Subscribe to ACA Daily NEWSROOM

House Subcommittee Seeks Information on FCC’s Plans to Stop ‘Spam Text Messages’

The U.S. House of Representatives’ Oversight and Reform Committee Subcommittee on Economic and Consumer Policy has requested information about the Federal Communications Commission’s ongoing efforts to address spam text messages.

“Since June 30, 2021, [the] FCC has required phone service providers to implement ‘STIR/SHAKEN’ technology to combat robocalls by verifying the sources of the calls,” said subcommittee Chairman U.S. Rep. Raja Krishnamoorthi, D-Ill., in the letter to FCC Acting Chairwoman Jessica Rosenworcel. “This technology will help reduce the number of robocalls consumers receive and will allow [the] FCC to identify bad actors and hold them accountable. As STIR/SHAKEN has its intended effect of reducing the effectiveness of robocalls, bad actors will likely shift their attention to other means of scamming consumers. Spam texts appear to be a likely vehicle for scammers to use.”

In 2019, the Stopping Bad Robocalls Act (H.R. 3375), sponsored by Chairman U.S. Rep. Frank Pallone Jr., D-N.J., and Ranking Member U.S. Rep. Greg Walden, R-Ore., was approved in the U.S. House of Representatives 429-3, ACA International previously reported.

Krishnamoorthi said in his letter if the Stopping Bad Robocalls Act were enacted, it would provide further protections for consumers against robocalls and robotexts.

Two versions of this legislation were introduced last Congress. ACA was very active in engaging with Congress about this bill. It is unclear what it would look like if reintroduced in the wake of the U.S. Supreme Court’s decision in Facebook v. Duguid. ACA has been meeting with staff on the House Energy and Commerce Committee and the Senate Commerce Committee to discuss the Facebook decision and concerns about frivolous Telephone Consumer Protection Act litigation.

ACA has also urged Congress and the FCC to use the authority granted in the Telephone Robocall Abuse Criminal Enforcement and Deterrence (TRACED Act) to address bad actors.

“We want to be able to inform our constituents about the important work that FCC is doing to protect them from spam texts, and we want to be able to give them the best advice on how to protect themselves from scams,” Krishnamoorthi said in the letter to the FCC.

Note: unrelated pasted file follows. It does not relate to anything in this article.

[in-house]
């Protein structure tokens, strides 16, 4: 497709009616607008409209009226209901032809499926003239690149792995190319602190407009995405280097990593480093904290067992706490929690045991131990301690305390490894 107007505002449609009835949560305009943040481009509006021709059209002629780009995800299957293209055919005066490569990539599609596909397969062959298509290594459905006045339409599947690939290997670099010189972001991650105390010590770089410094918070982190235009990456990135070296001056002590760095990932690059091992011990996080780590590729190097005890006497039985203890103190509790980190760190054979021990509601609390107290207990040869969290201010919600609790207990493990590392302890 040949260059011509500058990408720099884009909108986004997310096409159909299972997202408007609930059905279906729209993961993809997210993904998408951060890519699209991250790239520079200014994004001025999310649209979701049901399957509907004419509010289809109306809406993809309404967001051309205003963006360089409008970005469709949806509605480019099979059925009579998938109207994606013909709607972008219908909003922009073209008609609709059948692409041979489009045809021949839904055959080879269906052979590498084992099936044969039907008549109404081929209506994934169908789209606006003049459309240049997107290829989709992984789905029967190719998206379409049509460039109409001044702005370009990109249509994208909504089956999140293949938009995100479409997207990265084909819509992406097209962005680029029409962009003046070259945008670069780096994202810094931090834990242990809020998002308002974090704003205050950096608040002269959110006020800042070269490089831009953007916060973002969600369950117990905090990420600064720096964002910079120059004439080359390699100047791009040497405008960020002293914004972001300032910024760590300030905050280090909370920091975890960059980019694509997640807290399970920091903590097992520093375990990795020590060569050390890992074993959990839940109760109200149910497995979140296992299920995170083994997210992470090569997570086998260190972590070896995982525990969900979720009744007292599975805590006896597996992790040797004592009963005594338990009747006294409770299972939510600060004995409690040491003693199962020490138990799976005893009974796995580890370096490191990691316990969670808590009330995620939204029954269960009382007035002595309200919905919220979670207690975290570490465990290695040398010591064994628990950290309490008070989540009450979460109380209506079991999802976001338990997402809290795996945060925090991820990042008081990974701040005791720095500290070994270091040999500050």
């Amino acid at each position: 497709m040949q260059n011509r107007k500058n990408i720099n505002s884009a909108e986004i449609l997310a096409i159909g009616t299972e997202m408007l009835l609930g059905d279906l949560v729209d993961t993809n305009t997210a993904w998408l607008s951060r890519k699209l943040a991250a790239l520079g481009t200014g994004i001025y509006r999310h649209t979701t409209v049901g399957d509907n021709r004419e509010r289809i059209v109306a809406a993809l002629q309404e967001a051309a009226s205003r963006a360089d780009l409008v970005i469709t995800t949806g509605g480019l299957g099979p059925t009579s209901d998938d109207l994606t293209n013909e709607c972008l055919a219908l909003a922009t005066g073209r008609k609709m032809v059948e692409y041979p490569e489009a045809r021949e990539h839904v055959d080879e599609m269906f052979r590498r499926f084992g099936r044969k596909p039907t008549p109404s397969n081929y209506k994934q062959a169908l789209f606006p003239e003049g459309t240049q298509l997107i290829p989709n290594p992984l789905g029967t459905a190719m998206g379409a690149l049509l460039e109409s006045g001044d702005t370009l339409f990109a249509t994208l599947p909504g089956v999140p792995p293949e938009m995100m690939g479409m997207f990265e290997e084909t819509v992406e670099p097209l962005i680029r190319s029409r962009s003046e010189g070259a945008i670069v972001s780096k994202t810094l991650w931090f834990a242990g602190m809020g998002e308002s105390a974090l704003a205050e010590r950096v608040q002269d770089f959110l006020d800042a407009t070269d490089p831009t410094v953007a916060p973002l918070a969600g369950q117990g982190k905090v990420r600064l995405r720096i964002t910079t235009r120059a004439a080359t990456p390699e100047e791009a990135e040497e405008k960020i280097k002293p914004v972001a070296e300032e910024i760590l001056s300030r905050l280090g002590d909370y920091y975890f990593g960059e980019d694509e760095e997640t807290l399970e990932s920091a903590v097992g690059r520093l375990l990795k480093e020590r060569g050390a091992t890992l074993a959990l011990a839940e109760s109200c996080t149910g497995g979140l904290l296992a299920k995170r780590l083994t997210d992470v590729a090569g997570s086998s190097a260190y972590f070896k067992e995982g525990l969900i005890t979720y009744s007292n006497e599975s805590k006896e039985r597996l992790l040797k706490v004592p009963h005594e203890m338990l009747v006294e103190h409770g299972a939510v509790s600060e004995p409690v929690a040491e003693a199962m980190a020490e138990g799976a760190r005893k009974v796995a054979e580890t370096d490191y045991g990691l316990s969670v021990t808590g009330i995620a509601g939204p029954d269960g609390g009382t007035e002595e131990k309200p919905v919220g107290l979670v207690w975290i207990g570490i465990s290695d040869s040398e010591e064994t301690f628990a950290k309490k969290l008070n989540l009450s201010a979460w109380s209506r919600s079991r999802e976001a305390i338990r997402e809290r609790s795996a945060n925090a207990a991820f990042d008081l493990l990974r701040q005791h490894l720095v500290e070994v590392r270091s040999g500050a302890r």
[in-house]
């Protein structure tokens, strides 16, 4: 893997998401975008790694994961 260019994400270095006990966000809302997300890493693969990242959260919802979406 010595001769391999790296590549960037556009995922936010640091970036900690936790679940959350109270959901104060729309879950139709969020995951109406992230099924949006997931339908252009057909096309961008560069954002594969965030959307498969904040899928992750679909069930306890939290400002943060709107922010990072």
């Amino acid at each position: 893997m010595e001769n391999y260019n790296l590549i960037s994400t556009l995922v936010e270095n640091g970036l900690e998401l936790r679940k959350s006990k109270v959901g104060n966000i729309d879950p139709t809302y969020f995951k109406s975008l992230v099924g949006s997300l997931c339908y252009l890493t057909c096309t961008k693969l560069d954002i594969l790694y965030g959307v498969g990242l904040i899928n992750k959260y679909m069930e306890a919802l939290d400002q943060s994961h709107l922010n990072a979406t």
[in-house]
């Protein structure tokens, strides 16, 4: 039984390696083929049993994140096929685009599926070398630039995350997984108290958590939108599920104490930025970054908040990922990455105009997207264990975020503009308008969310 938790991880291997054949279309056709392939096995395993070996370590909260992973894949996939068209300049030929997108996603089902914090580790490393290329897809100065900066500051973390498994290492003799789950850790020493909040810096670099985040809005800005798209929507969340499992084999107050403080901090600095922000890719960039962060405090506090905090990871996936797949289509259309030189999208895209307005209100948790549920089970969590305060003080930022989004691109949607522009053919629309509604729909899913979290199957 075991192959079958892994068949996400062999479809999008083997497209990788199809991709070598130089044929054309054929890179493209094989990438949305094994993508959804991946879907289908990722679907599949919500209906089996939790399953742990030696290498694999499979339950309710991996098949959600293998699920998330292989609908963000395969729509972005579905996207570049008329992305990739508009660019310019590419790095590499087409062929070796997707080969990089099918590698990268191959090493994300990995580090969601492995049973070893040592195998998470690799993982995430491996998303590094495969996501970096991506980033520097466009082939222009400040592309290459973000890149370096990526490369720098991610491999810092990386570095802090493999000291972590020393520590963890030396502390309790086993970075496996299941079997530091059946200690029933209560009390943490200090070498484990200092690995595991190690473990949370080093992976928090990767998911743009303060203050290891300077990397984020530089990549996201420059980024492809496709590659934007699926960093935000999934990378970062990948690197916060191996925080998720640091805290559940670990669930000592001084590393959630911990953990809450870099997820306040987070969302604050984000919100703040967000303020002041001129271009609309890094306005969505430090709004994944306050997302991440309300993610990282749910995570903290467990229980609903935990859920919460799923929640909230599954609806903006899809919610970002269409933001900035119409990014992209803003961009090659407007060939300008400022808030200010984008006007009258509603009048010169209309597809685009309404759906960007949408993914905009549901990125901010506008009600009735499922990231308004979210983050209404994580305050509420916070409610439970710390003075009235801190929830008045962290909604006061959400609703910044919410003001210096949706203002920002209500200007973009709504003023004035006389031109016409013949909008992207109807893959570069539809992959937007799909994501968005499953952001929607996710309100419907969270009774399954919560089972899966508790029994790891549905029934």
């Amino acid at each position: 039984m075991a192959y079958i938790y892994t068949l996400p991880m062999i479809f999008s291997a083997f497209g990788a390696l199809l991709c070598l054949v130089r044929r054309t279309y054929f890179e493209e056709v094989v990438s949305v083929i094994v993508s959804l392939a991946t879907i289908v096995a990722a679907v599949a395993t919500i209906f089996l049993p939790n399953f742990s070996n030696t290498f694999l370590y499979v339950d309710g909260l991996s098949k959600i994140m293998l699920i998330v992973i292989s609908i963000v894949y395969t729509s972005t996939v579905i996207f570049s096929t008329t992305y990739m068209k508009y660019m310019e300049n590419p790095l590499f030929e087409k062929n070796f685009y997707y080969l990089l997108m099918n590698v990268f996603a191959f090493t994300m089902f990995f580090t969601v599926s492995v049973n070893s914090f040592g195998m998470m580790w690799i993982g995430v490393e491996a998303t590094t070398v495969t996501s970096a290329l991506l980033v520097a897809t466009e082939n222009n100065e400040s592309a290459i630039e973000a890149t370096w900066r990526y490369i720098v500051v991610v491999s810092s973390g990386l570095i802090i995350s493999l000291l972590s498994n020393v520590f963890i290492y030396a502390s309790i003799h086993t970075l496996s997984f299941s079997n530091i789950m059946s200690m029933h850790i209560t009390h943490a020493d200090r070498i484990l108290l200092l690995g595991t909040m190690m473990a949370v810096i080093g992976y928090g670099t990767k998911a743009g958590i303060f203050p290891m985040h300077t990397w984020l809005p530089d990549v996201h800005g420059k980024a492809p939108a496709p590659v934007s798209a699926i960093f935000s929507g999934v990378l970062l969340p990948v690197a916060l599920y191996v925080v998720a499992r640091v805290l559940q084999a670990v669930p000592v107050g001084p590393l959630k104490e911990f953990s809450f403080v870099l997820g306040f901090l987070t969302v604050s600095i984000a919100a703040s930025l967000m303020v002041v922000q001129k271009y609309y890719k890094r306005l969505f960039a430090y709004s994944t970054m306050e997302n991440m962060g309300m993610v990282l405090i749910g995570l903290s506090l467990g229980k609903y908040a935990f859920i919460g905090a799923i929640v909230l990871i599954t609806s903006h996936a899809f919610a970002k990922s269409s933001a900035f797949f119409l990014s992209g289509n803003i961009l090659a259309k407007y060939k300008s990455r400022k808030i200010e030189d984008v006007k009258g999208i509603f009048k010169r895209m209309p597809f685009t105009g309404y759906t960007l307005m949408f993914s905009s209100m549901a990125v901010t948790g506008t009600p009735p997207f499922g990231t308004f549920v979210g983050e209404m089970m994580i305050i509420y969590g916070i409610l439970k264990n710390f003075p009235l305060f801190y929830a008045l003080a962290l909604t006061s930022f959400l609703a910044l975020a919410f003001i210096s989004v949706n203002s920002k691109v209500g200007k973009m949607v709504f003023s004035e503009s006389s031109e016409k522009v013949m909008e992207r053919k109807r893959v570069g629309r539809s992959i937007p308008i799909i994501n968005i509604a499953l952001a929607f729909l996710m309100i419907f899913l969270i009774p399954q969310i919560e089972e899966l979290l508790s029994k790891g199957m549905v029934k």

He also requested FCC briefs on its efforts to address spam texts with subcommittee staff.

Robocalls and robotexts are limited by the TCPA. The FCC has repeatedly established that text messages are considered a type of call under the law and thus must abide by all restrictions on robocalls to mobile phones, ACA previously reported.

ACA has previously filed comments with the FCC in support of its efforts to combat illegal and fraudulent calls, while reiterating the need for clear interpretations of the TCPA.

Now, if carriers are categorically blocking texts originating from numbers associated with ACA members, including consented-to texts, this could cause significant disruptions for some of ACA’s members that are unable to reach consumers who have requested and expect these messages.

For more information on ACA’s advocacy on the TCPA and with the FCC, see the latest advocacy book on the ACA Advocacy Resource Center.


Follow ACA International on Twitter @ACAIntl and @acacollector, Facebook and request to join our LinkedIn group for news and event updates. ACA International members are welcome to submit news items for possible publication to comm@acainternational.org. Visit our publications page for news submission guidelines and subscriptions to ACA Daily, Collector magazine and Pulse.

Advertising is available for companies wishing to promote their products or services. Be sure to visit the ACA Events Calendar on the Education and Training page to view our listing of upcoming CORE Curriculum and Hot Topic seminars featuring critical educational opportunities for your company.


Subscribe to ACA Daily NEWSROOM